Based on Cheney’s post and the comments that I have made on her posts, I am most drawn to her analysis on the topic that surrounds her post titled Portrait of A Couple. Her description of how, typically, a wife’s portrait is placed on the left side of their husband’s portrait to represent a hierarchy or inferiority within the marriage to be most intriguing. I would like her to dig deeper into how a marriage and couples in Dutch art, during this time period, were made and positioned within the paining itself and placed on a wall. Moreover, did it matter where in the house it was placed? What room? I am curious as to whether putting the wife’s portrait on the left side of their husband’s, during this time period, was a force of habit from a tradition that sprung a while ago or was it crucial and a current norm. In your post and in Westermann, having a mutual relationship of love is discussed when concerning a marriage in Holland, during this period. I wonder how this relates to the paintings and the hierarchy that is within the marriage. How present is this inferiority between the husband and wife within the marriage, and how is the love kept mutual if the man does not respect the wife as much as she respects him? I think research within Westermann’s book and the readings we have done so in Westermann could be helpful to answer some of these question and draw conclusions. I also believe Grootenboer and Spencer would beneficial to utilize when answering questions surrounding historical context and societal norms of this time period.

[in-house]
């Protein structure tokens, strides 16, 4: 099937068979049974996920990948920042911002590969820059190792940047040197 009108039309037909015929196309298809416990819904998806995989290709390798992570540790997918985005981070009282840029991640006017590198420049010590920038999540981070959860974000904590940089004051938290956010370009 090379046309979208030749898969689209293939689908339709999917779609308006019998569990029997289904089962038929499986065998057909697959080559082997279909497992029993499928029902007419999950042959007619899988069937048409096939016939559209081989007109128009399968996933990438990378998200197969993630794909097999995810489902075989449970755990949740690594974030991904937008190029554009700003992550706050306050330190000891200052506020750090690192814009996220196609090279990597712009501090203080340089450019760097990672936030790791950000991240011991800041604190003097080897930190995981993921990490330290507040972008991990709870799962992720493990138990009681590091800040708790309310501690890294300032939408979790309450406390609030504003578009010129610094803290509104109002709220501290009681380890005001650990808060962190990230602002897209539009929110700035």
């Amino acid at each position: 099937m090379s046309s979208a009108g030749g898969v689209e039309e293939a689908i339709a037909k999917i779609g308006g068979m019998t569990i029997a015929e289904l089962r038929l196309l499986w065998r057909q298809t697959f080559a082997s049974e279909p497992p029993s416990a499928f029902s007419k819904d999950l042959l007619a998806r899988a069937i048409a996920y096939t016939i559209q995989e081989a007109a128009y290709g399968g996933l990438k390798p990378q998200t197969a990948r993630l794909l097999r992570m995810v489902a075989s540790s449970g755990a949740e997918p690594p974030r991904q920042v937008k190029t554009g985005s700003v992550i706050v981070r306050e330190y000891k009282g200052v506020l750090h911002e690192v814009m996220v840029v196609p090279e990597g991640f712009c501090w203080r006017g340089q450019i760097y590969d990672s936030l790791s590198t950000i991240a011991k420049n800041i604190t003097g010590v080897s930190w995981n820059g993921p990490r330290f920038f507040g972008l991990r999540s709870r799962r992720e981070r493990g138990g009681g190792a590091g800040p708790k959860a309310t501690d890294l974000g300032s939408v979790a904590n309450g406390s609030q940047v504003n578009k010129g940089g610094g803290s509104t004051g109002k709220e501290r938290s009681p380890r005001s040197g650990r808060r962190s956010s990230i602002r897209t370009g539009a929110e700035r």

I although I did not comment on this post, I do believe this to be Joesph’s most striking post/argument is his post titled Ignoring Vanitas. How he elaborates on Westermann’s argument that discussing trade and imports in the realm of the valuable objects depicted in Willem Kalf’s painting, Still Life with a Late Ming Ginger Jar, alters the objects’ identities to “Dutch property and as symbols of Dutch prosperity” was one of the highlights for me in this post. I would also like to hear more about how when one is viewing a 17th-Century Dutch still life painting they, usually, look for what Westermann refers to as “vanitas reference”. Moreover, how does an object of symbol in this painting will draw back our memory of the “impermanent nature of almost everything in life and the inevitability of death?”. I am curious on how the meaning of transience in the watch ties with Westermann’s “vanitas reference”, and how it is more important than its origin or its symbolization of wealth. I also wonder what how these different meanings of the watch relate and possibly provide a double meaning to the watch within the painting. What did a watch, typically, symbolize during this time period in Dutch art? Obviously, Westermann’s book and further analyzation of this particular reading in Westermann’s book would be useful for your essay of this topic. I also think it would be beneficial to utilize Grootenbuer’s article when writing your essay. I hope you choose this topic…can’t wait to hear more about it.